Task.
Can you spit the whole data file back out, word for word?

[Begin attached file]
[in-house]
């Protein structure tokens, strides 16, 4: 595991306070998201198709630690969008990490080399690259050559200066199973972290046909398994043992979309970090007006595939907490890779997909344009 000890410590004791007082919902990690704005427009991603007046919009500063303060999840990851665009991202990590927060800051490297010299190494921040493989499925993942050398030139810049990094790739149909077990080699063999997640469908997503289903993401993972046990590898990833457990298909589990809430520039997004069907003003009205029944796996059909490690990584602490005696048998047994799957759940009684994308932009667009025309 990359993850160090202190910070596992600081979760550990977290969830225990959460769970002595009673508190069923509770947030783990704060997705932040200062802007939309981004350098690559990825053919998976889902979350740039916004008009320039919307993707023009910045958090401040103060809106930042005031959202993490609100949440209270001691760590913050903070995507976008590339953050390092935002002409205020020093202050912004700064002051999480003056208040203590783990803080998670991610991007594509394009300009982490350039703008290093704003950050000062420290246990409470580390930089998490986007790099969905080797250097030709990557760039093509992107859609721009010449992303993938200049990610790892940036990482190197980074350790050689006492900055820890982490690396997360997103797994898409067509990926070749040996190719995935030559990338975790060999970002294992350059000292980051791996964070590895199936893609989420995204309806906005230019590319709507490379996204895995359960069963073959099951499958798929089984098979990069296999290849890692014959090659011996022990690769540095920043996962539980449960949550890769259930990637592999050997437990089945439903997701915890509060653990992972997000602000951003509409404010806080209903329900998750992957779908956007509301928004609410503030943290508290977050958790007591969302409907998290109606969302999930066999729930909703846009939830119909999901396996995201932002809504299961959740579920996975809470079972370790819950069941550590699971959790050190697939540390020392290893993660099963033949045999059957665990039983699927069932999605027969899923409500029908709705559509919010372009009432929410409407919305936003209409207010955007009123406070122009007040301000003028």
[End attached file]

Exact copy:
[in-house]
């Protein structure tokens, strides 16, 4: 595991306070998201198709630690969008990490080399690259050559200066199973972290046909398994043992979309970090007006595939907490890779997909344009 000890410590004791007082919902990690704005427009991603007046919009500063303060999840990851665009991202990590927060800051490297010299190494921040493989499925993942050398030139810049990094790739149909077990080699063999997640469908997503289903993401993972046990590898990833457990298909589990809430520039997004069907003003009205029944796996059909490690990584602490005696048998047994799957759940009684994308932009667009025309 990359993850160090202190910070596992600081979760550990977290969830225990959460769970002595009673508190069923509770947030783990704060997705932040200062802007939309981004350098690559990825053919998976889902979350740039916004008009320039919307993707023009910045958090401040103060809106930042005031959202993490609100949440209270001691760590913050903070995507976008590339953050390092935002002409205020020093202050912004700064002051999480003056208040203590783990803080998670991610991007594509394009300009982490350039703008290093704003950050000062420290246990409470580390930089998490986007790099969905080797250097030709990557760039093509992107859609721009010449992303993938200049990610790892940036990482190197980074350790050689006492900055820890982490690396997360997103797994898409067509990926070749040996190719995935030559990338975790060999970002294992350059000292980051791996964070590895199936893609989420995204309806906005230019590319709507490379996204895995359960069963073959099951499958798929089984098979990069296999290849890692014959090659011996022990690769540095920043996962539980449960949550890769259930990637592999050997437990089945439903997701915890509060653990992972997000602000951003509409404010806080209903329900998750992957779908956007509301928004609410503030943290508290977050958790007591969302409907998290109606969302999930066999729930909703846009939830119909999901396996995201932002809504299961959740579920996975809470079972370790819950069941550590699971959790050190697939540390020392290893993660099963033949045999059957665990039983699927069932999605027969899923409500029908709705559509919010372009009432929410409407919305936003209409207010955007009123406070122009007040301000003028």